Evidence For Nuclear Processing Of Plant Micro RNA And Short Interfering RNA Precursors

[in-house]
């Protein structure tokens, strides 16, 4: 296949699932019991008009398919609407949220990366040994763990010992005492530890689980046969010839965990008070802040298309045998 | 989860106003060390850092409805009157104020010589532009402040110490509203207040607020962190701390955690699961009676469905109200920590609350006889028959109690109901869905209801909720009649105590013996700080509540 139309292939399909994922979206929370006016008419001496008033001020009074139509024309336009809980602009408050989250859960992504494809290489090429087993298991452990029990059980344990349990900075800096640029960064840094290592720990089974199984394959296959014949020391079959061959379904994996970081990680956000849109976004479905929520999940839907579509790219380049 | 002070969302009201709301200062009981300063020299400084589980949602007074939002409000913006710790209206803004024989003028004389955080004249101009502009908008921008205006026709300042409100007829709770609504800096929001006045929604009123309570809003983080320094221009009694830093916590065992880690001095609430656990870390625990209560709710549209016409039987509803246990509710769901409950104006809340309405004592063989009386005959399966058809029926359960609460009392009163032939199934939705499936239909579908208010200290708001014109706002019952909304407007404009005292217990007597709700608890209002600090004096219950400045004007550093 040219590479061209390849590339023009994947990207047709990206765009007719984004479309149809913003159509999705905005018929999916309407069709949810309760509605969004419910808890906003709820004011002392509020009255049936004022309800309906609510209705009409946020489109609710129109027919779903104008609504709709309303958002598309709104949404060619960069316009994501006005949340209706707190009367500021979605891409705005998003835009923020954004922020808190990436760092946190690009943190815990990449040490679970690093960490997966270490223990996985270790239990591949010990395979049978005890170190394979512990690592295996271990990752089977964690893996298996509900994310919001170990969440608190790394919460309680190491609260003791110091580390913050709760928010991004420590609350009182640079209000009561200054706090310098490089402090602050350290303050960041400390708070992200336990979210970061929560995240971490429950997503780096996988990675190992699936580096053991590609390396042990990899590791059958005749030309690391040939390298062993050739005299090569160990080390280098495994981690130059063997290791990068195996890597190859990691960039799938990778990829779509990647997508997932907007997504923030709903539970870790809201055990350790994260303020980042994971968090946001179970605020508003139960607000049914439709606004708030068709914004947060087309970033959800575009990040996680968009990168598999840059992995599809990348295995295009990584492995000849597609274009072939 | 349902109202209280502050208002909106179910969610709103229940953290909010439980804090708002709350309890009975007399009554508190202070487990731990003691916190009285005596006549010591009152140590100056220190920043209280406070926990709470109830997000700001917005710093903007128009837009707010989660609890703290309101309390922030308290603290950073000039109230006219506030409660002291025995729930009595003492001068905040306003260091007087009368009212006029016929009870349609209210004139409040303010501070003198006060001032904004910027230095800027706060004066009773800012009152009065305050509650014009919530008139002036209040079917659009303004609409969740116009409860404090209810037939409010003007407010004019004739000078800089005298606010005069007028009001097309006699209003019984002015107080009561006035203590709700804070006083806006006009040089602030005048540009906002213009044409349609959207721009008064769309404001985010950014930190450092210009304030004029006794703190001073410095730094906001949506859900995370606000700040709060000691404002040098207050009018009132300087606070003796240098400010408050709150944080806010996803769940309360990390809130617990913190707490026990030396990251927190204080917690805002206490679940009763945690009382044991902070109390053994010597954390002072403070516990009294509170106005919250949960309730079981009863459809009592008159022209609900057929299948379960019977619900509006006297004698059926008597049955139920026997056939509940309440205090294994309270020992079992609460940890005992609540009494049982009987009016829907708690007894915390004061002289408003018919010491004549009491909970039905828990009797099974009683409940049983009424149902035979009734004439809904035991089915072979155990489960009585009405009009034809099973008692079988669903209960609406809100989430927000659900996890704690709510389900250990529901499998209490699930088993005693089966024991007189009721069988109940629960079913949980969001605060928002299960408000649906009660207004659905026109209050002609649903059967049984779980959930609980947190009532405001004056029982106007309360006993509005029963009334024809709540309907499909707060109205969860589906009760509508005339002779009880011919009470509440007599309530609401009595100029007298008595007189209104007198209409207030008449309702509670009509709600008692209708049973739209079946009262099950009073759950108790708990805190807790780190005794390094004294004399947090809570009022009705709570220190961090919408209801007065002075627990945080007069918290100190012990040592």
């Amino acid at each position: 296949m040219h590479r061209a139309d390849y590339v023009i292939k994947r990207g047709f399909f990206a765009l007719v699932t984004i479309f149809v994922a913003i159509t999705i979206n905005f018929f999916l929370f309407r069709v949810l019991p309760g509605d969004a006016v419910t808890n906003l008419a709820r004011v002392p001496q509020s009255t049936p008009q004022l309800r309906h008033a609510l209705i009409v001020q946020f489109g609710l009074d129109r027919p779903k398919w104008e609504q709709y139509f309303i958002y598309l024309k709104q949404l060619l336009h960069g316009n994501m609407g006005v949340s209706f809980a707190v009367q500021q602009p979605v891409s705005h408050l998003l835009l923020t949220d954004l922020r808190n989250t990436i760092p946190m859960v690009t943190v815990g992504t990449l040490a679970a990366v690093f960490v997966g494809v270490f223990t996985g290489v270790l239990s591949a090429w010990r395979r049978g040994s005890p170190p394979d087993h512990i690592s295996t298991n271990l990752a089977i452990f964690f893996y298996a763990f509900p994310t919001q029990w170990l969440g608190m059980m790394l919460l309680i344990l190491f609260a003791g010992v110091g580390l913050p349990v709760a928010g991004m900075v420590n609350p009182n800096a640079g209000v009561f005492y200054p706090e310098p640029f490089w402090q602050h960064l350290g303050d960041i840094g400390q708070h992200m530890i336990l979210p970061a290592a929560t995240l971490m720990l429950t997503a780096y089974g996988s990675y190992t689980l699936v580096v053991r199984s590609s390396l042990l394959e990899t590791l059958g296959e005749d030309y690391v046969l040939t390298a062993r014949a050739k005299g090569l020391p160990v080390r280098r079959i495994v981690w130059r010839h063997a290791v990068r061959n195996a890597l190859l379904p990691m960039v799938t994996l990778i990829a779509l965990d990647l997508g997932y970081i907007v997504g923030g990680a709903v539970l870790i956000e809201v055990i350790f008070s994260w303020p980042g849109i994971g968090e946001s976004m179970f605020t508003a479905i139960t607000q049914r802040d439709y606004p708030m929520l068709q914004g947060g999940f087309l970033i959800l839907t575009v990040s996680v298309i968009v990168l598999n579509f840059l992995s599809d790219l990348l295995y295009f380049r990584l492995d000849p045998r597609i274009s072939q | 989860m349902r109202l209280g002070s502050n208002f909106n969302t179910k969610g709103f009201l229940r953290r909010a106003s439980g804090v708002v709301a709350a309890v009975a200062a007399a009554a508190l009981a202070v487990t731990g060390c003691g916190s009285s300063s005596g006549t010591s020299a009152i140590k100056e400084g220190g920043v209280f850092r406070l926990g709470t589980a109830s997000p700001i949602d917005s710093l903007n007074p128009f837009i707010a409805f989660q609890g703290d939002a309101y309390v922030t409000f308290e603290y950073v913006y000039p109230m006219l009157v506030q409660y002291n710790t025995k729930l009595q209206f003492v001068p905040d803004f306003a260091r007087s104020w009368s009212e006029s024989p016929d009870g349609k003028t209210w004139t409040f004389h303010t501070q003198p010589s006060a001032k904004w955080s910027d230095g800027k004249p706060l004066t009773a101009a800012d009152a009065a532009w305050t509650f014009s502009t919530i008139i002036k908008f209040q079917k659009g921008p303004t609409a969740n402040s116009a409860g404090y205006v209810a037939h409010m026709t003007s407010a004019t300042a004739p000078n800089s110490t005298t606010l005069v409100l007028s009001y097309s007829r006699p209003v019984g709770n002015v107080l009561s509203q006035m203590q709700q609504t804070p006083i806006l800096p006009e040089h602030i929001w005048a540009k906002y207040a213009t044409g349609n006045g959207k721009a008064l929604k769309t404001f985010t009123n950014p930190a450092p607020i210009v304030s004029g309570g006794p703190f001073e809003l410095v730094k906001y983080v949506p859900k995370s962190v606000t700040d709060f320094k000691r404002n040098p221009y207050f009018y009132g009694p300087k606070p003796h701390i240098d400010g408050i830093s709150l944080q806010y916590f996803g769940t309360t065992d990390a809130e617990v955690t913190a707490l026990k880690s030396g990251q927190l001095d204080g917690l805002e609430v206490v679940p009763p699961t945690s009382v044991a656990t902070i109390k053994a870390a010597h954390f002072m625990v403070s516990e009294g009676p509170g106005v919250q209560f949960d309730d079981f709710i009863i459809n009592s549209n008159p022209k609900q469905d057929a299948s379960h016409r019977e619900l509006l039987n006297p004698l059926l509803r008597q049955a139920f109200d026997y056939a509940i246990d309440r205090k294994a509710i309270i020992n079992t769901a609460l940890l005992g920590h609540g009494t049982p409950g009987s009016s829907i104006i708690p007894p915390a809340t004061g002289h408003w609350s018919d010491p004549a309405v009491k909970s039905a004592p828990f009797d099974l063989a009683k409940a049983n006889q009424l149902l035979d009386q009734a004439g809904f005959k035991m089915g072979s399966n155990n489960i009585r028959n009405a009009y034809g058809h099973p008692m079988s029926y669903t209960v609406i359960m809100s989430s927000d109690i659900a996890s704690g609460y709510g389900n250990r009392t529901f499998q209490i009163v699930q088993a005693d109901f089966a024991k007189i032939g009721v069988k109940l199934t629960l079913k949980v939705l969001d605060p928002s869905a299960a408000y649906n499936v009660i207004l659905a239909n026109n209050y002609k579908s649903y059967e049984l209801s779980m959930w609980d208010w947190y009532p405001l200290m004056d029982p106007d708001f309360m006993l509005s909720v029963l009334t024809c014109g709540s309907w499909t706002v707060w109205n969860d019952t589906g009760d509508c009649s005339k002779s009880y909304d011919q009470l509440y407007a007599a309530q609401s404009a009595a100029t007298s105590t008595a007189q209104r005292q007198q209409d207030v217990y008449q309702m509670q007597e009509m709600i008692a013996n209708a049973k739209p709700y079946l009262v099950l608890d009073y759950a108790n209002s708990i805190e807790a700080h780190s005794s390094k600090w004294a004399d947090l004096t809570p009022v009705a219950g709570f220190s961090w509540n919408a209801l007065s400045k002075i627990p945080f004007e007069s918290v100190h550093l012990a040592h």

The Arabidopsis genome encodes four Dicer-like (DCL) proteins, two of which contain putative nuclear localization signals. This suggests one or more nuclear pathways for processing double-stranded (ds) RNA in plants. To study the subcellular location of processing of nuclear-encoded dsRNA involved in transcriptional silencing, we examined short interfering (si) RNA and micro (mi) RNA accumulation in transgenic Arabidopsis expressing nuclear and cytoplasmic variants of P19, a viral protein that suppresses posttranscriptional gene silencing. P19 binds specifically to DCL-generated 21- to 25-nucleotide (nt) dsRNAs with 2-nt 3′ overhangs and reportedly suppresses the accumulation of all size classes of siRNA. Nuclear P19 resulted in a significant reduction of 21- to 22-nt siRNAs and a 21-nt miRNA, but had a lesser effect on 24-nt siRNAs. Cytoplasmic P19 did not decrease the quantity but resulted in a 2-nt truncation of siRNAs and miRNA. This suggests that the direct products of DCL cleavage of dsRNA precursors of 21- to 22-nt siRNAs and miRNA are present in the nucleus, where their accumulation is partially repressed, and in the cytoplasm, where both normal sized and truncated forms accumulate. DCL1, which contains two putative nuclear localization signals, is required for miRNA production but not siRNA production. DCL1-green fluorescent protein fusion proteins localize to nuclei in transient expression assays, indicating that DCL1 is a nuclear protein. The results are consistent with a model in which dsRNA precursors of miRNAs and at least some 21- to 22-nt siRNAs are processed in the nucleus, the former by nuclear DCL1 and the latter by an unknown nuclear DCL.